The Lawletter Vol 37 No 7
The courts continue to struggle with the difficulties in reconciling the 18th century principles concerning unreasonable searches and seizures contained in the Fourth Amendment with police surveillance using such modern technological advances as wiretaps of telephones, tracking devices attached to automobiles, heat sensors, or Internet monitoring. The latest source of controversy with regard to the use of technology to infringe upon the privacy of individuals comes from the GPS capability of cell phones.
Last month, the Sixth Circuit Court of Appeals squarely addressed the right of police to use an individual's cell phone signals to locate him and then follow his movements over a several-day period. In United States v. Skinner, No. 09-6497, 2012 WL 3289801 (6th Cir. Aug. 14, 2012), the court ruled that an individual has no reasonable expectation of privacy in the data given off by his cell phone. Analogizing the situation to one in which police locate a defendant by more traditional means, the court found that there was no inherent constitutional difference between trailing a defendant and tracking him via cell phone technology:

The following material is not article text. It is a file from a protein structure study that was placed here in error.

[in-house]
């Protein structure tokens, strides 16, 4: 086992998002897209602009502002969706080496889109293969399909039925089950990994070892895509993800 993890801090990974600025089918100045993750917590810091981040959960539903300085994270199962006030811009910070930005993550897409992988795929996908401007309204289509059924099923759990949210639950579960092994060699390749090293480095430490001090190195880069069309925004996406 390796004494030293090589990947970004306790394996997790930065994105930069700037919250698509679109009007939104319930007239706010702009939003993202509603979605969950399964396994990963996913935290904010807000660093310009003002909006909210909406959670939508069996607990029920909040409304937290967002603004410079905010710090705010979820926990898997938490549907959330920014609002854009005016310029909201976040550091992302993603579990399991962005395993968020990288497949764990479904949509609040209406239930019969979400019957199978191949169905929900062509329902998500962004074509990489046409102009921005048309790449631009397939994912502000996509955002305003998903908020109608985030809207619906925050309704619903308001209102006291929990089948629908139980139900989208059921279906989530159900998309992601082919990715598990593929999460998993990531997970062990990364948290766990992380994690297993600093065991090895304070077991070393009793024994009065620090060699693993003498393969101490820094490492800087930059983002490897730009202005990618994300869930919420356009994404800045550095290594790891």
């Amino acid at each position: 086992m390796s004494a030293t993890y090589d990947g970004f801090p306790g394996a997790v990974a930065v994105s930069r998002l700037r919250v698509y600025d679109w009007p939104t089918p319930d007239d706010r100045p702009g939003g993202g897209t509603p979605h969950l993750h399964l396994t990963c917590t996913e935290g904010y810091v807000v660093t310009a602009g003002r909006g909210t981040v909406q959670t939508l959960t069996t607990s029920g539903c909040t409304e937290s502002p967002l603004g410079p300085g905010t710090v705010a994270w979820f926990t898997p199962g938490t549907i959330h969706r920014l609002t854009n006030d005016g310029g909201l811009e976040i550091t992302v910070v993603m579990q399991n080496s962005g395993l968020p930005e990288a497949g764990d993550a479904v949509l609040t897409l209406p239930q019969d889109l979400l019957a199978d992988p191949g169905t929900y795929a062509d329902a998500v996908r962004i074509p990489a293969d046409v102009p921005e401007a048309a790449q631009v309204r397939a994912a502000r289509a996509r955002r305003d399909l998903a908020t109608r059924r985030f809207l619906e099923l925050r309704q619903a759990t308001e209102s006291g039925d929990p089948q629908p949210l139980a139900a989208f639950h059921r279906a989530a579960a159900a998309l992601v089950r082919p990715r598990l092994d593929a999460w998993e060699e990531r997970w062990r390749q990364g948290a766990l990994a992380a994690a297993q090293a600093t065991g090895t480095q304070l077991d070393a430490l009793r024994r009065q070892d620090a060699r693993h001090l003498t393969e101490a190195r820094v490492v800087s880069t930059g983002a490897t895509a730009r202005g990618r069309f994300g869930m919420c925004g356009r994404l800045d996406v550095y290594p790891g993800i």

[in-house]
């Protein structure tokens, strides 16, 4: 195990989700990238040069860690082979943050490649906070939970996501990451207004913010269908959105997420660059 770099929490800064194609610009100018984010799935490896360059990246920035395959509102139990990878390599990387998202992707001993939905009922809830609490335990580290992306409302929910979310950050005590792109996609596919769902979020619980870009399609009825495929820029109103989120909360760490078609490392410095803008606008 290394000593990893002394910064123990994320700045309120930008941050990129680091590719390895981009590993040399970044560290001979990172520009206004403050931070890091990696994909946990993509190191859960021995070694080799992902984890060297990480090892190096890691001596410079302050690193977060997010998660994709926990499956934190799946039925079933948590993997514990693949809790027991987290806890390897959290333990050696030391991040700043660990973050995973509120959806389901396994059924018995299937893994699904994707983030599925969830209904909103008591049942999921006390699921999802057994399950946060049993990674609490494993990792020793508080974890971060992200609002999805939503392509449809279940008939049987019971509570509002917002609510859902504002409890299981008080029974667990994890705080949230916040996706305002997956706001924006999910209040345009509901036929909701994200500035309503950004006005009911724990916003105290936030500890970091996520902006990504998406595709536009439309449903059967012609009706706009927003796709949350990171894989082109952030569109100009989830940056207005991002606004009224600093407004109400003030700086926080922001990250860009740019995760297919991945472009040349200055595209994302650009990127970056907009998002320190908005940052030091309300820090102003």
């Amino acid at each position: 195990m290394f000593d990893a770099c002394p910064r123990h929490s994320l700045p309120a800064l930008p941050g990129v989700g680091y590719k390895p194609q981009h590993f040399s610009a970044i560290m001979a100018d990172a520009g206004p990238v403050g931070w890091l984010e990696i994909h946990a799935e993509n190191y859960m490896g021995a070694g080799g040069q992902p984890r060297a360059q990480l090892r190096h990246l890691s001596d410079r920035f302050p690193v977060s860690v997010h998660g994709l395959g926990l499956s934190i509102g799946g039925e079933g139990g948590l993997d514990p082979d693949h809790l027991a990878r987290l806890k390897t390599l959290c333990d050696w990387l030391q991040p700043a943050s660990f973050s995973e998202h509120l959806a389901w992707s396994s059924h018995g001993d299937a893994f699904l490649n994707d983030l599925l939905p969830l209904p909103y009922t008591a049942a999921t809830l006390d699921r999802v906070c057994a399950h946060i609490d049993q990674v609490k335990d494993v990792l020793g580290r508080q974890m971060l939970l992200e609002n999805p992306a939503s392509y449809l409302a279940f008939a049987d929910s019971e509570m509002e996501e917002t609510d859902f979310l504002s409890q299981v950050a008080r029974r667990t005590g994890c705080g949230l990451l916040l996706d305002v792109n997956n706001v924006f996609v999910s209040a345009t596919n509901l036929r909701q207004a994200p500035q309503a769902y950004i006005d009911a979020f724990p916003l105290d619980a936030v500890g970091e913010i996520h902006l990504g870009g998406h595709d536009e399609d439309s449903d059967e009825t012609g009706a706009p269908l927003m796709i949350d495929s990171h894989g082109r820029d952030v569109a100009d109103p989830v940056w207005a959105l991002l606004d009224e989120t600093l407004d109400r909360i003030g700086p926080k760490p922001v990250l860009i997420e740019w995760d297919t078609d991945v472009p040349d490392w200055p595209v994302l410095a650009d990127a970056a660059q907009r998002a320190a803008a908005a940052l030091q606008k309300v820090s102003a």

The law cannot be that a criminal is entitled to rely on the expected untrackability of his tools. Otherwise, dogs could not be used to track a fugitive if the fugitive did not know that the dog hounds had his scent. A getaway car could not be identified and followed based on the license plate number if the driver reasonably thought he had gotten away unseen. The recent nature of cell phone location technology does not change this.
Id. at *4. The court concluded that law enforcement tactics must be allowed to advance with technological changes in order to prevent criminals from circumventing the justice system.
[For discussions of another case, heard in the District of Columbia Circuit and affirmed in the U.S. Supreme Court, that dealt with the issues surrounding the Government's use of GPS, see Mark Rieber, Search and Seizure—Warrantless Use of GPS Device on Defendant's Vehicle Found to Be a "Search", 35 Lawletter No. 12, and Mark Rieber, Search and Seizure—Attachment by Police of GPS Device to Vehicle Constitutes a Search, 36 Lawletter No. 8.